An ambitious initiative is underway to replace the patchwork of paper-based and under-powered digital systems used to manage University of Saskatchewan research with a single system to save researchers time and allow efficient delivery of services.
“We’ve reached the limits of what we can do with our existing systems,” said Karen Chad, vice-president of research. “We’ve committed ourselves to becoming one of the top medical-doctoral universities in the country. We simply can’t achieve this without better tools, and it’s essential that our research community gets involved in their design.”
The new University of Saskatchewan Research Management System (UnivRS), jointly sponsored by Chad’s office and Information and Communications Technology (ICT), is envisioned as a single, highly secure suite of online tools, explained Susan Blum, director of research services, who leads the UnivRS team with Monisha Shukla from ICT. The system will allow, for example, online development, collaboration and submission of research grants and ethics applications as well as electronic signatures. Other features include the ability to enter information once to fill in multiple forms, and the ability to track grant and ethics applications online.
Efficiency is the goal, Blum said. For example, the Service and Process Enhancement Project (SPEP) estimated that implementing electronic signatures alone would save many hours of time for researchers simply by eliminating the need to physically move papers to multiple locations around campus.
Rick Bunt, chief information officer and associate vice-president for ICT, explained that the U of S has invested in information technology systems for the foundation areas of financial services, human resources and students. However, research has never received a targeted investment even though it has long been identified as a top priority for the university.
“We are the only U15 university that has not invested in a robust, enterprise-wide research administration system,” Bunt said. “With our present patchwork approach we are now in a critical state.”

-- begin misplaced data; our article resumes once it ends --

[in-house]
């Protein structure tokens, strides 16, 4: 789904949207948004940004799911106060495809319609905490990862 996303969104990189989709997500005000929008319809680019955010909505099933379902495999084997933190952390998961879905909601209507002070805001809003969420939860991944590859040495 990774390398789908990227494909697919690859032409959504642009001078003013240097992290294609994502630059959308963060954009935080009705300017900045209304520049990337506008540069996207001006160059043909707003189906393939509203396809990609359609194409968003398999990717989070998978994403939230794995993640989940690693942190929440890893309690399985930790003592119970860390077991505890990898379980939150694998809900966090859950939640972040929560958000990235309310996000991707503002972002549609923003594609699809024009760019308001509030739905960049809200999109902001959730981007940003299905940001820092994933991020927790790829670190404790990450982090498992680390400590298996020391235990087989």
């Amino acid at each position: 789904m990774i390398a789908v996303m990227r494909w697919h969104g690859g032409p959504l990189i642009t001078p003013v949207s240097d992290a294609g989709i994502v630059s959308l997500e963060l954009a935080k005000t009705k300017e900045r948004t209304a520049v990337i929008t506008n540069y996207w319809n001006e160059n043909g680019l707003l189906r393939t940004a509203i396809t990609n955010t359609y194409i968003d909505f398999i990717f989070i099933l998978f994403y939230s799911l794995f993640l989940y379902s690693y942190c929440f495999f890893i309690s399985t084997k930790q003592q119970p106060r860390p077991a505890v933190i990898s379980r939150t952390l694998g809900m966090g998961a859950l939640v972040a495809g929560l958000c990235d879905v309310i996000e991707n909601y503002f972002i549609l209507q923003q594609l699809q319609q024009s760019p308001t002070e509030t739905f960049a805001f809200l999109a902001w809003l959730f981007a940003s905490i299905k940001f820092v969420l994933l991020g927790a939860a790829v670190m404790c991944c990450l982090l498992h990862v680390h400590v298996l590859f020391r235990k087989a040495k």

The U15, a group of Canada’s leading research universities, admitted the U of S to its ranks in 2011. The group serves as a gathering point for university leaders to work on issues of common interest like federal government operating funding for national science laboratories, or policies regarding international graduate students.
Blum said the UnivRS team identified a host of deficiencies in the current patchwork system in a business case that received the support of the Provost’s Committee on Integrated Planning (PCIP) earlier this year.
“The university is dangerously close to not meeting some of the Tri-Agency, provincial, and internal requirements,” she said. “These demands are expected to grow, as funding agencies and governments ask us for more information and a higher level of detail in this increasingly competitive research environment.”
Blum said support for research administration is one of the highest priority recommendations to come out of SPEP. Inefficiencies in current systems waste time for both researchers and administrators, and limit the university’s ability to participate in outside initiatives like the harmonization of human research ethics across western Canada.
The UnivRS development team spent two months conducting interviews with everyone from new scientists to deans and beyond. In October, a request for proposals for a new system was issued. The business case for UnivRS, together with a proposed budget, will go to the university’s Board of Governors in March, and the system is expected to begin rolling out in 2014.
In the meantime, vendor proposals are being evaluated and the research community is being encouraged to participate. Blum explained that short-listed vendors will give presentations on their systems in the next few weeks, and researchers are invited to propose actual U of S scenarios during the presentations.